The low interest rate environment in developed markets has been a boon for global stock and bond markets. US #Stocks have set numerous record highs. This is because global growth is on an upswing, but major central banks are not yet putting the brakes on growth by raising interest rates. Similarly, the low rates have brought forth a "search for yield" environment for #bonds, particularly corporate bonds in developed and #Emerging Markets, as well as EM government bonds.

However, investors need to keep a close eye on US interest rates. This is particularly true for investors in Emerging Markets. To see why, look back to 2013, the year of the Taper Tantrum.

Taper Tantrum refers to the sudden rise in US interest rates that was not well communicated in advance by the Federal Reserve and, thus, spooked some markets. In particular, the EM bond market was hurt during the Taper Tantrum.

When US bonds suffer, Emerging Markets bonds often follow

When interest rates rise, this means that US government (Treasury) bonds are dropping in price (yields or rates are rising). The US Treasury bond yield curve is most often upward sloping, i.e. longer-dated rates being higher than shorter-dated. Duration is often used to refer to the time-to-maturity of bonds, so longer-dated bonds have higher duration. And, when the yield curve is upward sloping and steepening, the longer duration bonds are typically hit hardest.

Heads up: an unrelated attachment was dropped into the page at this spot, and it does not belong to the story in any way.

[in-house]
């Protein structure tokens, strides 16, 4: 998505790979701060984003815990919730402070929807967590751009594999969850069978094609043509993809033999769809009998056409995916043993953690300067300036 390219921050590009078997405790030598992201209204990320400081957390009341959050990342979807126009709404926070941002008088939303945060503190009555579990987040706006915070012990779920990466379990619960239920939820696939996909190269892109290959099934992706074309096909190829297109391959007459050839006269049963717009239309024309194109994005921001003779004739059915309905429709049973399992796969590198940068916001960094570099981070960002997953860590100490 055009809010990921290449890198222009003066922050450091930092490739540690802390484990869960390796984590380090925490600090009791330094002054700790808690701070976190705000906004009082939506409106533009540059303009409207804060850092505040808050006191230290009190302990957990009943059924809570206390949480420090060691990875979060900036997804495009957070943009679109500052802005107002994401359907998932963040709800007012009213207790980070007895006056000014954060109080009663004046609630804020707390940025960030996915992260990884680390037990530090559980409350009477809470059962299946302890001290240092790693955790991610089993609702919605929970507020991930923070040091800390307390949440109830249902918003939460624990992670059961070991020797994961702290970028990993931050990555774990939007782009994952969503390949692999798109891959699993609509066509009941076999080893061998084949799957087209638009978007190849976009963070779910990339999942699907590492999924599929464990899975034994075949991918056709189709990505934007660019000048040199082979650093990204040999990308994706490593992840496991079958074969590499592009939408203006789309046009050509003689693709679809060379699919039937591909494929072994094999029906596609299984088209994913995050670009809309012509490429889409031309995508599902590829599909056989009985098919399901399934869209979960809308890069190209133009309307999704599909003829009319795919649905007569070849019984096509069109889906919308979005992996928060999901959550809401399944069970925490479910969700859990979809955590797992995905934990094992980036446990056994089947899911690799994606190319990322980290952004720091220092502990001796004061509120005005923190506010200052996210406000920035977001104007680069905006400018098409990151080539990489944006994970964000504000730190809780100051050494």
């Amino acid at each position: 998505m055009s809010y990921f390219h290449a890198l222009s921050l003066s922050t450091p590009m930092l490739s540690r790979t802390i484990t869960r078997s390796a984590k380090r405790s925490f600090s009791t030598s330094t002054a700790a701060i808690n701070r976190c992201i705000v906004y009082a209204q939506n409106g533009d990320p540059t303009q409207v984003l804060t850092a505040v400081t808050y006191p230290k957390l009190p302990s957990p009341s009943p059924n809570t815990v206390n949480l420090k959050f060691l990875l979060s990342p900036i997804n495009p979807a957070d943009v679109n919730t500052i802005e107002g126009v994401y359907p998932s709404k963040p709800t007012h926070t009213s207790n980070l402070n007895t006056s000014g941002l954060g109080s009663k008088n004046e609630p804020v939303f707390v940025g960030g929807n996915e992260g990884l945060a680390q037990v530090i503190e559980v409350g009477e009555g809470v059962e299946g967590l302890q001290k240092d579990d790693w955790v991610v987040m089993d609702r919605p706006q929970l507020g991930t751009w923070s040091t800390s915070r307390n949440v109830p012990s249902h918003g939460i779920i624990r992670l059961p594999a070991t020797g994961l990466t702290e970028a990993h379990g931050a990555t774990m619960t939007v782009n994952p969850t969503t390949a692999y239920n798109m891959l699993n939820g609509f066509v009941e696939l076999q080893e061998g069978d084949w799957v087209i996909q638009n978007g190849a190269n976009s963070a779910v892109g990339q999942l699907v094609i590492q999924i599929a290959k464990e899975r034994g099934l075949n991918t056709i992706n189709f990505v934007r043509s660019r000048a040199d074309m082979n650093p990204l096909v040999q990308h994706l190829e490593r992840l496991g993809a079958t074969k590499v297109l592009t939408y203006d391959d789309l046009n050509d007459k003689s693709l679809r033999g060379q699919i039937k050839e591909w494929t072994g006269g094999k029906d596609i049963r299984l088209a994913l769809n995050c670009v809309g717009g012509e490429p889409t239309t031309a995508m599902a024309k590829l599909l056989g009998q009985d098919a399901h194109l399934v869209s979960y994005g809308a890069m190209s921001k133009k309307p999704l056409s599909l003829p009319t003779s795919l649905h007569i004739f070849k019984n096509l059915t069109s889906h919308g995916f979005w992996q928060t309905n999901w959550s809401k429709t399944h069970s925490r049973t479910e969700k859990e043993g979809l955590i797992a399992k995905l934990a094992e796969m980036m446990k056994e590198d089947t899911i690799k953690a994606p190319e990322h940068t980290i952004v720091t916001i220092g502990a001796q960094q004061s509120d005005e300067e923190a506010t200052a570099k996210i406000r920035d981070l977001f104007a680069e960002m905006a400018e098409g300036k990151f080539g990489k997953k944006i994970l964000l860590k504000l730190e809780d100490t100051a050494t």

So why did Emerging Markets suffer? Unlike European bonds, which are relatively independent from US rates, EM bonds trade based on more of a direct comparison to the US Treasury bond curve.

This comparison is measured in basis points over the US Treasury yield curve. And EM bond indices generally have higher duration than many other markets. So when US rates rose dramatically in 2013, US bonds dropped rapidly and EM bonds fell along with them. EM corporate bond valuations are also measured in relation to US government bonds, so they suffered also.

Will Emerging Markets equities also be hurt by rising US interest rates?

If 2018 sees another Taper Tantrum, there could be another exodus from Emerging Markets bonds as investors avoid duration and exposure to US rates. Stock investors could be nervous if they see negative headlines about EM. However, it is important to note that, while EM debt would suffer, EM equities may continue to do well in a rising US rate scenario.

Generally speaking, when US rates are rising, this typically occurs during a period of strong growth in the US and this is often correlated with strong global growth.

In recent years, emerging markets have typically contributed close to one half of the global economic growth. We see this today, with countries such as China, India, Vietnam, Philippines, and Indonesia all currently posting strong GDP growth in excess of 5%.

With global growth running at a high rate, we can expect corporate profits to also continue booming in emerging markets. This would be good for EM equities, as equity valuations are based on the growth in earnings per share.

If you're an EM stock investor and still want to look out for signs from US interest rates, it may be wise to also look at the short-dated rates and the overall shape of the yield curve. If short-dated rates, like the 2-year, are rising faster than the longer-dated rates, this would mean that the yield curve flattening or inverting, which is often the sign of a coming recession. This, of course, would be bad for global equities.